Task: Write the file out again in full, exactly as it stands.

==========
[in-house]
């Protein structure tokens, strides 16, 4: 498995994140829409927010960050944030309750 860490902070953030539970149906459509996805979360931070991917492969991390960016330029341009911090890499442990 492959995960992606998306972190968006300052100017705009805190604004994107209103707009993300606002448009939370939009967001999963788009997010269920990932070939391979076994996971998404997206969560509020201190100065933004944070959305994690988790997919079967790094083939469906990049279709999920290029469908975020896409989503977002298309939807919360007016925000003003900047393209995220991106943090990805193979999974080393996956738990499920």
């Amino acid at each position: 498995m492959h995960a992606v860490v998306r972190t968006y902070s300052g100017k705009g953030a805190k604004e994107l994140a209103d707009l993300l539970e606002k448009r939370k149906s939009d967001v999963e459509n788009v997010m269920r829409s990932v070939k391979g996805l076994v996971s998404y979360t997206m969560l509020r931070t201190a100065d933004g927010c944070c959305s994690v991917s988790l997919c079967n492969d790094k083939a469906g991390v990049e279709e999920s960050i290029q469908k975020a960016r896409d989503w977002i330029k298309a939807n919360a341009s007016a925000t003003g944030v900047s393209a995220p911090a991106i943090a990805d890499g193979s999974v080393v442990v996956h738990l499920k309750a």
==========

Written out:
[in-house]
């Protein structure tokens, strides 16, 4: 498995994140829409927010960050944030309750 860490902070953030539970149906459509996805979360931070991917492969991390960016330029341009911090890499442990 492959995960992606998306972190968006300052100017705009805190604004994107209103707009993300606002448009939370939009967001999963788009997010269920990932070939391979076994996971998404997206969560509020201190100065933004944070959305994690988790997919079967790094083939469906990049279709999920290029469908975020896409989503977002298309939807919360007016925000003003900047393209995220991106943090990805193979999974080393996956738990499920």
């Amino acid at each position: 498995m492959h995960a992606v860490v998306r972190t968006y902070s300052g100017k705009g953030a805190k604004e994107l994140a209103d707009l993300l539970e606002k448009r939370k149906s939009d967001v999963e459509n788009v997010m269920r829409s990932v070939k391979g996805l076994v996971s998404y979360t997206m969560l509020r931070t201190a100065d933004g927010c944070c959305s994690v991917s988790l997919c079967n492969d790094k083939a469906g991390v990049e279709e999920s960050i290029q469908k975020a960016r896409d989503w977002i330029k298309a939807n919360a341009s007016a925000t003003g944030v900047s393209a995220p911090a991106i943090a990805d890499g193979s999974v080393v442990v996956h738990l499920k309750a």